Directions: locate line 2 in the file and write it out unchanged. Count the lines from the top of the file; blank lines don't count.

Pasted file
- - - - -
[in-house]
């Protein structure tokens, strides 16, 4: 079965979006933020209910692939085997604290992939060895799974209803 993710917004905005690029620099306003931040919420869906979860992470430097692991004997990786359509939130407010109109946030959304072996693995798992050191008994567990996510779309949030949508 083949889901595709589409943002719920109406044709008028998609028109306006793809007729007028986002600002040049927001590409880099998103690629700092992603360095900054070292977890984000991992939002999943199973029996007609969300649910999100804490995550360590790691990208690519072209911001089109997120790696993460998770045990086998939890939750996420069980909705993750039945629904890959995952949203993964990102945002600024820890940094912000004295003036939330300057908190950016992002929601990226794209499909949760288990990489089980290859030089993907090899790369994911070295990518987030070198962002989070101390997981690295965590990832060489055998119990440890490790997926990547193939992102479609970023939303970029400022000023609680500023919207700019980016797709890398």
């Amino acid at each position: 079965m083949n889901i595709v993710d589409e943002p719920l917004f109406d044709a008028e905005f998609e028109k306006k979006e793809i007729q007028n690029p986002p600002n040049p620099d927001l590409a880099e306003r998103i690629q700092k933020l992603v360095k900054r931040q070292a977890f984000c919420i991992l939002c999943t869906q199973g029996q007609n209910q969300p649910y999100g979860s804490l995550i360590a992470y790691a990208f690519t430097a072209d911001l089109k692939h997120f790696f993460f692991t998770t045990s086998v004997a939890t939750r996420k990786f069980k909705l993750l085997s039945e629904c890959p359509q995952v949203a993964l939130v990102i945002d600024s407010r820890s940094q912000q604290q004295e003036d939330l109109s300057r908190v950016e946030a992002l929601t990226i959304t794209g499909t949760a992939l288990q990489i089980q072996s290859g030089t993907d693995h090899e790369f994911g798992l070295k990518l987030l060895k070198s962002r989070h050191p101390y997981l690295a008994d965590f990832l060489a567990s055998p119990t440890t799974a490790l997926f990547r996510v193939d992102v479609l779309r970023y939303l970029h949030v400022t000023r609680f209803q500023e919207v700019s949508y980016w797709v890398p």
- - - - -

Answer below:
């Protein structure tokens, strides 16, 4: 079965979006933020209910692939085997604290992939060895799974209803 993710917004905005690029620099306003931040919420869906979860992470430097692991004997990786359509939130407010109109946030959304072996693995798992050191008994567990996510779309949030949508 083949889901595709589409943002719920109406044709008028998609028109306006793809007729007028986002600002040049927001590409880099998103690629700092992603360095900054070292977890984000991992939002999943199973029996007609969300649910999100804490995550360590790691990208690519072209911001089109997120790696993460998770045990086998939890939750996420069980909705993750039945629904890959995952949203993964990102945002600024820890940094912000004295003036939330300057908190950016992002929601990226794209499909949760288990990489089980290859030089993907090899790369994911070295990518987030070198962002989070101390997981690295965590990832060489055998119990440890490790997926990547193939992102479609970023939303970029400022000023609680500023919207700019980016797709890398």